Introduction: How to Make REAL Japanese Ramen From Scratch
As a person living in Japan, I feel sad at how ramen is treated in the west. It is considered the epitome of junk food; a greasy, carcinogenic mess, lacking in any nutrients whatsoever and only to be eaten as a last resort or as a college student...
Here in its home country, ramen is, if not the healthiest thing around, at least something that you can eat every day and not get sick. And of course, the taste is incomparable.
This recipe will teach you how to make true ramen from scratch, with little more cost than a instant ramen packet (depending on what you do for the soup). It does take some extra effort, but if you enjoy cooking and know how to knead things, it should be fine!
Step 1: Gather Your Ingredients
You will need:
3/4 Cups Flour (see below)
~3/4 tsp salt (or to taste)
~1 tbsp water (depending on flour and humidity)
In Japan, we do not have all-purpose flour, only low gluten and high gluten flours, which we have to mix. If you do have easy access to these flours, you should mix about 1 part low gluten to 2 parts high gluten. Otherwise, just use all-purpose flour. It's not vital to the noodles.
This dough doubles or even quadruples very well, although the dough becomes harder to knead.
Step 2: Combine.
Mix the dry ingredients, make a well in the center, and beat the eggs and water inside.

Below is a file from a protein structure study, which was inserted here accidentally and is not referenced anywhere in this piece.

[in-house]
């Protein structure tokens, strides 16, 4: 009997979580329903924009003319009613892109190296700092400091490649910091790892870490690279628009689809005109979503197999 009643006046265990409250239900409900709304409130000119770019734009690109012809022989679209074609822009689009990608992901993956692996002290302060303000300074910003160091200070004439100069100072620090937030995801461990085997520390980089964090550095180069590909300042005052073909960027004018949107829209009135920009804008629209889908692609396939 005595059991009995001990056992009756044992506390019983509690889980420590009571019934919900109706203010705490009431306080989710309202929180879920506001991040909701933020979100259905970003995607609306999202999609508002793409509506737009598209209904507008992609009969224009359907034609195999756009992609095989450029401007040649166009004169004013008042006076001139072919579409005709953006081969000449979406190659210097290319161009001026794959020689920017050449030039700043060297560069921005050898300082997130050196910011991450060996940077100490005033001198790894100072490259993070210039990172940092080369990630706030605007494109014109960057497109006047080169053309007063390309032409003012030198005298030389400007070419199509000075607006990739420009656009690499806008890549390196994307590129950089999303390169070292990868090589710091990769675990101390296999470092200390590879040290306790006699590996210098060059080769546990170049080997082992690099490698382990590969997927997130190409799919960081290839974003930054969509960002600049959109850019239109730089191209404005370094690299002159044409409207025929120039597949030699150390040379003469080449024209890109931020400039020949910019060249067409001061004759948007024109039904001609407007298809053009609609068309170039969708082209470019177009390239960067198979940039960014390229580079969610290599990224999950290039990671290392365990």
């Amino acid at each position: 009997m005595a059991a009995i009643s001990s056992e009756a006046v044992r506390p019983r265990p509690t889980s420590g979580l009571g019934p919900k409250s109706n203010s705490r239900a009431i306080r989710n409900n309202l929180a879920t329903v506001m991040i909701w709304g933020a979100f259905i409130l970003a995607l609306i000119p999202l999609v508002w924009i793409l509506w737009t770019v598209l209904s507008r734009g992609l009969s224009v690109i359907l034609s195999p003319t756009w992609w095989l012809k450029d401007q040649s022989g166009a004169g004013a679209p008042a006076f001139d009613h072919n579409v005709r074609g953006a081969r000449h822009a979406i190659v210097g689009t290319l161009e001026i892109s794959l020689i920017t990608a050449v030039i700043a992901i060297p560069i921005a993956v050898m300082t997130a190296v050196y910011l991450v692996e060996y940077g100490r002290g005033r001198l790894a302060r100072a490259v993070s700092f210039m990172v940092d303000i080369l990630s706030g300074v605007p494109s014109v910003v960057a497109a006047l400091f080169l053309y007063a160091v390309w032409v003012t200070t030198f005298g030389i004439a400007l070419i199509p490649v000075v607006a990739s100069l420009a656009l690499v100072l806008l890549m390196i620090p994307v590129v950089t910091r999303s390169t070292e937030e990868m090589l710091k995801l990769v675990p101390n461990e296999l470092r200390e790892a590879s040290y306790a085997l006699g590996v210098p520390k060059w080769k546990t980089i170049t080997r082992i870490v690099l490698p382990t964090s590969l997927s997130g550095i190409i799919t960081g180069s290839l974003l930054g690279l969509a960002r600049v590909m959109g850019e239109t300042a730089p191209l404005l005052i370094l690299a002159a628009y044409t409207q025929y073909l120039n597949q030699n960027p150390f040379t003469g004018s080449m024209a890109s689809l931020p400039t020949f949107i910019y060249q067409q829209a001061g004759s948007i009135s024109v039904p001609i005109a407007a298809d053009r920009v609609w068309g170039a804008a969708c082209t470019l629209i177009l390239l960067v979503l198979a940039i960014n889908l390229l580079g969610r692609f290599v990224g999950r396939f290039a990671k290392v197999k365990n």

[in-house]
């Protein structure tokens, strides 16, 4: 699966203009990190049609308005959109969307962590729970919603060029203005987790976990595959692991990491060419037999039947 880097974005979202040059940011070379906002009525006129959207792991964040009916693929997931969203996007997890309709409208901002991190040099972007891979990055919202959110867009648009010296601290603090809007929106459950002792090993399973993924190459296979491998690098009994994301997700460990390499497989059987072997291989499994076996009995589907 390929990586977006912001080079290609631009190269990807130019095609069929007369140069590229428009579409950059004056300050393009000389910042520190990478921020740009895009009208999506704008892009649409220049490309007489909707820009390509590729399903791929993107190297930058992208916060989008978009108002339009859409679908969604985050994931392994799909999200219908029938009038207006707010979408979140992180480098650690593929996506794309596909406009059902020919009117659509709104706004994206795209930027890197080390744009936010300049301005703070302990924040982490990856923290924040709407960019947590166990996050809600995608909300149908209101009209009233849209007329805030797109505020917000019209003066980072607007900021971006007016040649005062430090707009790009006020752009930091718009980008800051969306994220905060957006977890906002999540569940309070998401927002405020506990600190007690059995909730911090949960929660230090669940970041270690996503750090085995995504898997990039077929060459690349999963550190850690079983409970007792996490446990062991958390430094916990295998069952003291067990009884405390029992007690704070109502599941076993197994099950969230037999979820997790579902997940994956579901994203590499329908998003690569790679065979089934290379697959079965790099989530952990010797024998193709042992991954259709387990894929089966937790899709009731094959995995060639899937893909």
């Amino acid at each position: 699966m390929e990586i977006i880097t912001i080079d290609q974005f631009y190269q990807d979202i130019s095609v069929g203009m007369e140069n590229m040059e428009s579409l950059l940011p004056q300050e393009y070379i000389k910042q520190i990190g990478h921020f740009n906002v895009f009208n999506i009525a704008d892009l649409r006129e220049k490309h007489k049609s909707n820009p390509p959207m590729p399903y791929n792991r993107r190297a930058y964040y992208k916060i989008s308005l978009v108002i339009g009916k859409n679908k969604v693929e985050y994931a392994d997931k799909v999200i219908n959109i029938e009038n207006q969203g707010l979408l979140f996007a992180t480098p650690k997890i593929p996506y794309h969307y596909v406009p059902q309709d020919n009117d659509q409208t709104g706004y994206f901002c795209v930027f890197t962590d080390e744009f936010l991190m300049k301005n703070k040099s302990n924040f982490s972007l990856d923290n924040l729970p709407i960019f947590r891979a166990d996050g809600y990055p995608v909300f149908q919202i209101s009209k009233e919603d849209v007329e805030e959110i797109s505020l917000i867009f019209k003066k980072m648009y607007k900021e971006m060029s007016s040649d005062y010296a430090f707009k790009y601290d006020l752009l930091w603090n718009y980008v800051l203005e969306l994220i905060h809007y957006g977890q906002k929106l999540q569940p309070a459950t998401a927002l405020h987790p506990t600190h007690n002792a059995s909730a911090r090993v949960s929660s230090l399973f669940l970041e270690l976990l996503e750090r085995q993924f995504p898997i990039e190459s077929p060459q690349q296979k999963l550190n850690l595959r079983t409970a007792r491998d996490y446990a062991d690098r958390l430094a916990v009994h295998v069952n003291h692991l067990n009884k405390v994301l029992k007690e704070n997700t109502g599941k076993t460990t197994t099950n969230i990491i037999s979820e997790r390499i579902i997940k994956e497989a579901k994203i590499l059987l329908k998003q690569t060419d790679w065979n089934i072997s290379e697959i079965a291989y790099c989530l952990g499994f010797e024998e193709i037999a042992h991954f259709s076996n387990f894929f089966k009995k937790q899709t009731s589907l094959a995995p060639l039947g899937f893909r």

Then slowly combine the ingredients together.
Step 3: Knead That Dough.
Once your ingredients are somewhat combined, dump the stuff onto your CLEAN counter and start kneading. It should be a little stiffer than bread dough.
The dough is ready when your hands become fairly clean and the dough does not stick as much anymore (and when your forearms are sore). When it is the right consistency, you should be able to lift your hand and the dough should fall off after about a second.
If it's too sticky, add some flour and knead it in. If it doesn't stick at all, add some water a few DROPS at a time.
Step 4: Rest.
The dough needs to rest before we stretch it, otherwise it will not make nice thin noodles.
Put it in a damp cloth and find something to do for at least 30 minutes in the summer, up to 2 hours in the winter.
Step 5: Stretch It!
Take the dough ball and (if you are making a double or triple portion of the recipe) break it into a single portion (Otherwise we'll get a massive dough circle). Sprinkle some flour generously over the dough, take a rolling pin or roller and start stretching it. I suppose you could use a ravioli dough stretcher thing too, but I don't have one of those.
If you can, get it to about 1mm in thickness. If it starts sticking, get some more dry flour onto there.
If it starts springing back to its original shape, let it rest for a minute or two.
Step 6: Cut the Dough!
Get the sheet of dough and put it onto a cutting board so you don't damage your counter. Spread flour LIBERALLY on the surface, because if it starts sticking when we cut it, our ramen will be ruined. Fold it two times in the same direction, each time spreading flour on the surface. finally, get some flour on the top. Don't worry, all that loose flour will wash off when we boil it, and the flour in the water will keep our noodles together also.